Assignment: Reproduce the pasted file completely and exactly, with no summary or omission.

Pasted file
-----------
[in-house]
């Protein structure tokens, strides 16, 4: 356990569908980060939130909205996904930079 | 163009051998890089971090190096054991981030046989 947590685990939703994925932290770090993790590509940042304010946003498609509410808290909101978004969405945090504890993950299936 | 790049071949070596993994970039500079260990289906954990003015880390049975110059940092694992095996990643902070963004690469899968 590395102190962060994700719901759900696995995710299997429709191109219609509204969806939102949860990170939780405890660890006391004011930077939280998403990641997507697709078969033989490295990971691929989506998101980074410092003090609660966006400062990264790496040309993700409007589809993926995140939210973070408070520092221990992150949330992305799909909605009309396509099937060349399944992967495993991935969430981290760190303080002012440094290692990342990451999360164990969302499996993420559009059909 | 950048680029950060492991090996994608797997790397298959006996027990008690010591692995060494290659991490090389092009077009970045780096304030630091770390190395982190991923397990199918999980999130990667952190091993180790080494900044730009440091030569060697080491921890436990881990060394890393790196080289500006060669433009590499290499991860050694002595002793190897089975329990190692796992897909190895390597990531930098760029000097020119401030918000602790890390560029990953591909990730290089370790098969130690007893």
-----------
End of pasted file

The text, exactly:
[in-house]
């Protein structure tokens, strides 16, 4: 356990569908980060939130909205996904930079 | 163009051998890089971090190096054991981030046989 947590685990939703994925932290770090993790590509940042304010946003498609509410808290909101978004969405945090504890993950299936 | 790049071949070596993994970039500079260990289906954990003015880390049975110059940092694992095996990643902070963004690469899968 590395102190962060994700719901759900696995995710299997429709191109219609509204969806939102949860990170939780405890660890006391004011930077939280998403990641997507697709078969033989490295990971691929989506998101980074410092003090609660966006400062990264790496040309993700409007589809993926995140939210973070408070520092221990992150949330992305799909909605009309396509099937060349399944992967495993991935969430981290760190303080002012440094290692990342990451999360164990969302499996993420559009059909 | 950048680029950060492991090996994608797997790397298959006996027990008690010591692995060494290659991490090389092009077009970045780096304030630091770390190395982190991923397990199918999980999130990667952190091993180790080494900044730009440091030569060697080491921890436990881990060394890393790196080289500006060669433009590499290499991860050694002595002793190897089975329990190692796992897909190895390597990531930098760029000097020119401030918000602790890390560029990953591909990730290089370790098969130690007893």